Michael B. Riordan
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Scottish political prophecies and the crowns of Britain, 1500–1840
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This chapter discusses a series of prophetic sayings attributed to figures from Britain’s past, enlisted to make claims about its future. Several collections of these prophecies circulated in early modern Britain. The most famous such compilation was The Whole Prophesie of Scotland, a collection of political poems ascribed to medieval English and Scottish prophets. Constructed during the sixteenth century and initially circulated in manuscript at the Scottish court, it was printed in 1603 to justify the claims of King James VI of Scotland to the English crown. It presented the Union of Crowns as divinely sanctioned, using prophets from England, Wales and Scotland to show that the Scottish Stewarts were legitimate heirs to England’s Tudors, and restorers of an ancient Britannic monarchy.

As the widest-circulating collection of prophecies, the Whole Prophesie can be used to track attitudes towards prophecy throughout early modern Scotland. The chapter analyses the sixteenth-century genesis of the Whole Prophesie, and traces its continued and changing uses thereafter. In its repeated reprintings in the seventeenth and eighteenth centuries, it was successively adapted to support Scottish unionism, Stuart royalism, Jacobitism and even Hanoverianism.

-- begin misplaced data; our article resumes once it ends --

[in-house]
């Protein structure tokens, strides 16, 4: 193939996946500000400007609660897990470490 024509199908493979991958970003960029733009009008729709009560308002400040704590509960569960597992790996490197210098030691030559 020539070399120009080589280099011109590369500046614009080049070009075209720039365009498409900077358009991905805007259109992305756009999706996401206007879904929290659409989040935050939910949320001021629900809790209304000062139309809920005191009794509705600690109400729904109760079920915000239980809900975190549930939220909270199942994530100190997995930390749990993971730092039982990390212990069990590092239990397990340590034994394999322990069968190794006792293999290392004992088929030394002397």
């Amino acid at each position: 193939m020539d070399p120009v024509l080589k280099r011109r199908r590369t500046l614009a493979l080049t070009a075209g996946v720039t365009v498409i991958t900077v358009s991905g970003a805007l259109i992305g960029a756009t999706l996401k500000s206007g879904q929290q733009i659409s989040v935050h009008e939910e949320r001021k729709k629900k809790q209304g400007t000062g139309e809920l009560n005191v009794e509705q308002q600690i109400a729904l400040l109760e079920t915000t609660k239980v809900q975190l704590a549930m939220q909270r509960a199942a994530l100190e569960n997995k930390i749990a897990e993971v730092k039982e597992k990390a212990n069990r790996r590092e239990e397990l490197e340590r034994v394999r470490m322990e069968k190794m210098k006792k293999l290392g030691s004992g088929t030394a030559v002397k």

Political use of the Whole Prophesie declined after 1773, when Lord Hailes subjected it to textual analysis arguing that key passages in it were interpolations. Finally, Sir Walter Scott and his antiquarian colleagues in the early nineteenth century reinterpreted the Whole Prophesie as remnants of ‘pagan’ superstition, thus obscuring the way in which its supernatural claims had been used by the elites of earlier centuries.

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